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A Case of Exploding Mangoes by Mohammed Hanif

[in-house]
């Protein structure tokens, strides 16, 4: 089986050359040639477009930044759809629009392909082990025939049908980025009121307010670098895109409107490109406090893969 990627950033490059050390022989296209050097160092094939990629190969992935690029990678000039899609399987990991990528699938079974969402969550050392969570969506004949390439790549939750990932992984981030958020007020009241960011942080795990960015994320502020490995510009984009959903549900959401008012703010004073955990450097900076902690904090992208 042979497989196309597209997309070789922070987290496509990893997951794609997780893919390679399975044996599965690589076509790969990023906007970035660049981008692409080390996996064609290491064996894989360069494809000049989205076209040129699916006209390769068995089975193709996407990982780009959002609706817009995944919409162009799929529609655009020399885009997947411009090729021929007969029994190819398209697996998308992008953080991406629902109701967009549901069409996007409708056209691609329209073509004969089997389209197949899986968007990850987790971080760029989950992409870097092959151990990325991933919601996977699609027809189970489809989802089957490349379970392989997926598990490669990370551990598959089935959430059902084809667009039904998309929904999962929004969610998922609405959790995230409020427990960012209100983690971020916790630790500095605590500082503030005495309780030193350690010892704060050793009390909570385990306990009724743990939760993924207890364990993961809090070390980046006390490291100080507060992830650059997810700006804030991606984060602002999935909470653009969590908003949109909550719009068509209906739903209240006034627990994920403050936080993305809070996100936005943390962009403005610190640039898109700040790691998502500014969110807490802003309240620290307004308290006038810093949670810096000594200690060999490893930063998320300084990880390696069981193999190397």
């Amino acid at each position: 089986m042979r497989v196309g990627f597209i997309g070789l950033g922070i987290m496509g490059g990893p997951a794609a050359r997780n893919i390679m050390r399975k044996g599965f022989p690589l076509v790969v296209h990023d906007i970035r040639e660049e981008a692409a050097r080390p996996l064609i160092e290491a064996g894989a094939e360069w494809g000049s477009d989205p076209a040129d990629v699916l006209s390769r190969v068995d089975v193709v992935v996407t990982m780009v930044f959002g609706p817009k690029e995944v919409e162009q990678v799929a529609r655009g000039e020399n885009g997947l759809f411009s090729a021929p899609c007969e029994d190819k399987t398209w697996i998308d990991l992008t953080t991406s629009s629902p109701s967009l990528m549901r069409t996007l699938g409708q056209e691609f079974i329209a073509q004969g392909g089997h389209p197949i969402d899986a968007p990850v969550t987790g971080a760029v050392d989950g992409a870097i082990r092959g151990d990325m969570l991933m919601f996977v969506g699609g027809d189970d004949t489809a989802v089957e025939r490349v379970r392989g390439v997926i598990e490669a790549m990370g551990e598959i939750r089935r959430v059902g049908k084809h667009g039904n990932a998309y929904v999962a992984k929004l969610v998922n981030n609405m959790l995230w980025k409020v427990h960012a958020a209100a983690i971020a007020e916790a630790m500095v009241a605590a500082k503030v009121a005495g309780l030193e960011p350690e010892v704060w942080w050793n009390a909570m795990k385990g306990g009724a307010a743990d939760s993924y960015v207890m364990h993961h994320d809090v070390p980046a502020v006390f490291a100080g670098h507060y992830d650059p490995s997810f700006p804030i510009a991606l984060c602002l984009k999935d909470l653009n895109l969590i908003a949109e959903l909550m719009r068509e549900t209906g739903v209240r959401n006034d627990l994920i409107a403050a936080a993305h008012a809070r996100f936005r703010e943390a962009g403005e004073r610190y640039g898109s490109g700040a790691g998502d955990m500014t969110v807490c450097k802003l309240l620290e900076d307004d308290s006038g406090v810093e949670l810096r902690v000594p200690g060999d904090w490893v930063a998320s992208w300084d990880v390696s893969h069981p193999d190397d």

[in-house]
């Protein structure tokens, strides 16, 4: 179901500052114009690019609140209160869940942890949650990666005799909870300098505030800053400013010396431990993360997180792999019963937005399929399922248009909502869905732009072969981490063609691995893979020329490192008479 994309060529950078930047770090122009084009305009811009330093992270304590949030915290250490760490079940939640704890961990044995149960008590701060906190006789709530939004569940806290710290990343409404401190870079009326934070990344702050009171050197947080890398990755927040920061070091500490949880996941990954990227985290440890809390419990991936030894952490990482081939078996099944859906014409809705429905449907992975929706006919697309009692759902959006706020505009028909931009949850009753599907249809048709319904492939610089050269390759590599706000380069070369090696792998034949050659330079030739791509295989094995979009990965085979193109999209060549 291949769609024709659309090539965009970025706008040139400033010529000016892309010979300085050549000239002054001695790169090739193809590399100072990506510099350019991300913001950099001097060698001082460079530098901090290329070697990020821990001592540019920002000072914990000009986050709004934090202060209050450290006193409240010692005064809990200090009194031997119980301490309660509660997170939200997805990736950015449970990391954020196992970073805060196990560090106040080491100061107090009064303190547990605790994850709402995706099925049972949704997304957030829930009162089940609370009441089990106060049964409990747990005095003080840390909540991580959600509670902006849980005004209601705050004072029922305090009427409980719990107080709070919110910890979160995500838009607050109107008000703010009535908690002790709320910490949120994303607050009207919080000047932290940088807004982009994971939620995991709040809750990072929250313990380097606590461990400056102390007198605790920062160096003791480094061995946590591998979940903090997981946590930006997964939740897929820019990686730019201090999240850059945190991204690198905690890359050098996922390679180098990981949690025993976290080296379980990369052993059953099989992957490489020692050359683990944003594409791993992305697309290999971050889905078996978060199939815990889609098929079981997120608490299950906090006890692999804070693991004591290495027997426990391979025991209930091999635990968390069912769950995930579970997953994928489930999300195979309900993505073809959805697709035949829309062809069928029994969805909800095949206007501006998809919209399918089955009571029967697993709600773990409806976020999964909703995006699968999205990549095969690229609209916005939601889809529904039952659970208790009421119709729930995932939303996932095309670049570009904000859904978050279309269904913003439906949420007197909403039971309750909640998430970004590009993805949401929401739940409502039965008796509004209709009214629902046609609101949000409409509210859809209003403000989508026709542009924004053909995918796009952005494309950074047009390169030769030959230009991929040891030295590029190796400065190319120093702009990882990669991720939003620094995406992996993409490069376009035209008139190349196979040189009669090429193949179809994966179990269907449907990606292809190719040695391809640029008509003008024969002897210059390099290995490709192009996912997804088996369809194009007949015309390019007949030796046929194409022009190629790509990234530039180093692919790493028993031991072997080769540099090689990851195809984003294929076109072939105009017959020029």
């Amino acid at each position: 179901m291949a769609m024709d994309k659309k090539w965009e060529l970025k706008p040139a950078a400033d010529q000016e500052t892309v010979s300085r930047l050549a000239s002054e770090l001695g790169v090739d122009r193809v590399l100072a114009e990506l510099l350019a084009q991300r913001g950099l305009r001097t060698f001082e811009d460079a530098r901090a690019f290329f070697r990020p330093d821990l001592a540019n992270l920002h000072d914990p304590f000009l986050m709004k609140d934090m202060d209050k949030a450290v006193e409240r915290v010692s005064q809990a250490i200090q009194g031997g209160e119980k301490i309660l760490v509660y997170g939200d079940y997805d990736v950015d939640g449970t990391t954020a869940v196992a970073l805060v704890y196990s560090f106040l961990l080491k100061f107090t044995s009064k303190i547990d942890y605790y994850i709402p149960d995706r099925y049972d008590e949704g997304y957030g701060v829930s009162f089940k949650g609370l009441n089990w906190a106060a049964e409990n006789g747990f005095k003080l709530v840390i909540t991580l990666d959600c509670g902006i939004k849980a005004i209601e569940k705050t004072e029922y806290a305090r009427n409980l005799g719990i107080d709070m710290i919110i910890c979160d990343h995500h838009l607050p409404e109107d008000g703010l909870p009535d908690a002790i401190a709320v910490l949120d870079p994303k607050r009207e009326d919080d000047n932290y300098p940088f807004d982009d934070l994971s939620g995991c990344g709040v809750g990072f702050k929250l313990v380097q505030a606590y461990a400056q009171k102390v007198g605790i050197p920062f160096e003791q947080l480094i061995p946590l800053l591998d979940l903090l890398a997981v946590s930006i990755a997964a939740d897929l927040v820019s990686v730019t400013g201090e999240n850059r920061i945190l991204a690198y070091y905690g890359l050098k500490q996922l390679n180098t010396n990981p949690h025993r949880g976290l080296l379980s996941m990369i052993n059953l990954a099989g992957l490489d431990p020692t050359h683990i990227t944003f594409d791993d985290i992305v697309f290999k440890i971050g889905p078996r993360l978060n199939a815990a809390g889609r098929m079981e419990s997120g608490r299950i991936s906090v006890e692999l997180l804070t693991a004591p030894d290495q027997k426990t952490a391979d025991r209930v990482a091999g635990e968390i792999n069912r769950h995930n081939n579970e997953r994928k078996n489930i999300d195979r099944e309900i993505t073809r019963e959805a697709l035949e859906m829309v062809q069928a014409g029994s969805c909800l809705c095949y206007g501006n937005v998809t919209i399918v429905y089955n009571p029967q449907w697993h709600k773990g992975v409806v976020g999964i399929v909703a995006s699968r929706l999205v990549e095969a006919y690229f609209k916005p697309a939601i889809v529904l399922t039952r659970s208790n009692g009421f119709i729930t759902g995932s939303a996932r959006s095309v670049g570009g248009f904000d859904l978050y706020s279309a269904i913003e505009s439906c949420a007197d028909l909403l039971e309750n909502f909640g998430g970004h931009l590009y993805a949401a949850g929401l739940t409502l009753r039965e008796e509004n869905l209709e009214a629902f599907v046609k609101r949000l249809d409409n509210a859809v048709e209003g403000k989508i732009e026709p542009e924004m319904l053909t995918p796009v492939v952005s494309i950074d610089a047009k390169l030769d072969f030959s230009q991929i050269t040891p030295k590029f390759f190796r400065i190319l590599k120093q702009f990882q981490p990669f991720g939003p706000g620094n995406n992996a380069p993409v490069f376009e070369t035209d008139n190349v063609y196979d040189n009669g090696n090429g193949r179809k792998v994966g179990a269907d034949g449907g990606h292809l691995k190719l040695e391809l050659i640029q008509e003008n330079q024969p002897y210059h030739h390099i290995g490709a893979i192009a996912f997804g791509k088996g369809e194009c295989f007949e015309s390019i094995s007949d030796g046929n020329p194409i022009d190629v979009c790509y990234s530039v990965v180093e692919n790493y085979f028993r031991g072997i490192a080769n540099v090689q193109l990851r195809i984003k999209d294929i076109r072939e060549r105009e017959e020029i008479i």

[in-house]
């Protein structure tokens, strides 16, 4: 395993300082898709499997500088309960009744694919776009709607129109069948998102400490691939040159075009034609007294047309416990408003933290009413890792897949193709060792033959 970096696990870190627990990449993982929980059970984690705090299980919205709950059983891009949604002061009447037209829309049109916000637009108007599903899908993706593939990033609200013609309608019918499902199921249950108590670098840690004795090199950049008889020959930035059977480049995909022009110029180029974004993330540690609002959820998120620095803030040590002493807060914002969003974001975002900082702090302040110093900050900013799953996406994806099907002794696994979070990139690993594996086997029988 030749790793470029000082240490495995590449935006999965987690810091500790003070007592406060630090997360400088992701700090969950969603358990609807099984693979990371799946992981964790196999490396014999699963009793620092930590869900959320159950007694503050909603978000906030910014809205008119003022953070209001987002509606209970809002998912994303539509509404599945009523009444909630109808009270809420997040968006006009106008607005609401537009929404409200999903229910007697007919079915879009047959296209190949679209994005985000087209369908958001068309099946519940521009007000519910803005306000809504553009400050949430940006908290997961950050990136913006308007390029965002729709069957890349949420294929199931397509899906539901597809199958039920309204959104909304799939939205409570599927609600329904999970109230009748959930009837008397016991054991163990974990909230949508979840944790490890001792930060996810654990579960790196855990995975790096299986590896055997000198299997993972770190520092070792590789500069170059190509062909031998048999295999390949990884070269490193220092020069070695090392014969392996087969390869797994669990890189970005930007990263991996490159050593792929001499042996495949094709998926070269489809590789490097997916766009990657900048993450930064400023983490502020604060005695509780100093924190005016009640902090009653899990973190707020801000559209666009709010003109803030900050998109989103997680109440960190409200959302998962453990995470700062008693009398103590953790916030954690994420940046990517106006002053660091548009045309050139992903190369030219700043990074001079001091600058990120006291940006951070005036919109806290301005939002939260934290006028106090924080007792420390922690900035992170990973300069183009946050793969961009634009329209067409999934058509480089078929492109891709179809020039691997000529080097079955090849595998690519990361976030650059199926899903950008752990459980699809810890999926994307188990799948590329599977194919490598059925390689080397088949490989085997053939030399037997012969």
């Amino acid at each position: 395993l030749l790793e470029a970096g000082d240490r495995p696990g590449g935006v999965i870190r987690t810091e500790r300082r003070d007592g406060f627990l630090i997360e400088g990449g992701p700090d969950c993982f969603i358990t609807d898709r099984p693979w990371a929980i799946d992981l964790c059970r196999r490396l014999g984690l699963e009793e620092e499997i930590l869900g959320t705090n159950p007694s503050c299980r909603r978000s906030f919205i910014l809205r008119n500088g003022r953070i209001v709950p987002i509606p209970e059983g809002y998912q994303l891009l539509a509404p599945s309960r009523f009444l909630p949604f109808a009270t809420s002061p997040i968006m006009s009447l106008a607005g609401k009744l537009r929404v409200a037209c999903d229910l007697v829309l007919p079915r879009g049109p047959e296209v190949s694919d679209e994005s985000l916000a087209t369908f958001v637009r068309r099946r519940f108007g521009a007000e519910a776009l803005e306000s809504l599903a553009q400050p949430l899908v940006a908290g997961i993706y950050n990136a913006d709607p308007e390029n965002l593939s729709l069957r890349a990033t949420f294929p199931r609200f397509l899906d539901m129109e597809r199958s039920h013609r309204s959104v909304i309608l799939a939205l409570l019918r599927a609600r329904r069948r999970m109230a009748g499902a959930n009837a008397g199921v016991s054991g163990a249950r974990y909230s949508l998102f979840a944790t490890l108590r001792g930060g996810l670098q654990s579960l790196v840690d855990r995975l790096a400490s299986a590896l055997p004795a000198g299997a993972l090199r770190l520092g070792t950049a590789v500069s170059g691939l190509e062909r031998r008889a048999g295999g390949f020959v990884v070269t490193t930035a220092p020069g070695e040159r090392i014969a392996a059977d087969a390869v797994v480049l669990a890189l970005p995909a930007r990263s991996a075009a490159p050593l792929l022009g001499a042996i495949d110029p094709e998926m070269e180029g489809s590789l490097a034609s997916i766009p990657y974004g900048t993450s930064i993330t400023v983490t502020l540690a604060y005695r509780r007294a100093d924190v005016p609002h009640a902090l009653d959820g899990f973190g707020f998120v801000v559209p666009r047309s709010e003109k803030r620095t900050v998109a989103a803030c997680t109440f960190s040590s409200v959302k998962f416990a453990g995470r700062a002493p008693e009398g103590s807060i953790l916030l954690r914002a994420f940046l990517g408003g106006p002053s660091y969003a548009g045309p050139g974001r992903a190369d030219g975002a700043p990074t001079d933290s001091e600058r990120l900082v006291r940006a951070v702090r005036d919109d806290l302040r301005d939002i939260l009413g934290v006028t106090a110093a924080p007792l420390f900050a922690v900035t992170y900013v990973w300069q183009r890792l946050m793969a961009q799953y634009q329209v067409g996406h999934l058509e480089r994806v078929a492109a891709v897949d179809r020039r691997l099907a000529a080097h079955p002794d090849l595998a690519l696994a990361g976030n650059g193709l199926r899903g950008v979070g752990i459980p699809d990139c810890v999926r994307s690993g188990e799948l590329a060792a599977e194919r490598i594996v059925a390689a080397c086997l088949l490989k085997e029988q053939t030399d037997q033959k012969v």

In 1988, a C-130 airplane carrying Pakistan's dictator General Zia ul-Haq, several of his generals, and the American ambassador crashed soon after takeoff. A late addition to the manifest, a case of mangoes, was often suspected of aiding in the crash. In A Case of Exploding Mangoes, Mohammed Hanif takes a satirical approach to who might have been behind the assassination of General Zia. The novel is narrated by Ali Shigri, a Pakistan Air Force pilot who suspects that Zia had his father killed. He's constantly working on plans for revenge, bringing in and dropping conspirators and making changes as needed. It's a crazy cast of characters, each warped by the absurdities of their own personalities and events they think they can control, but they really don't understand. A Case of Exploding Mangoes has received mostly positive reviews with the Washington Post saying, "A Case of Exploding Mangoes belongs in a tradition that includes Catch-22, but it also calls to mind the biting comedy of Philip Roth, the magical realism of Salman Rushdie and the feverish nightmares of Kafka. But trying to compare his work to his predecessors is like trying to compare apples to, well, mangoes, because Hanif has his own story to tell, one that defies expectations at every turn."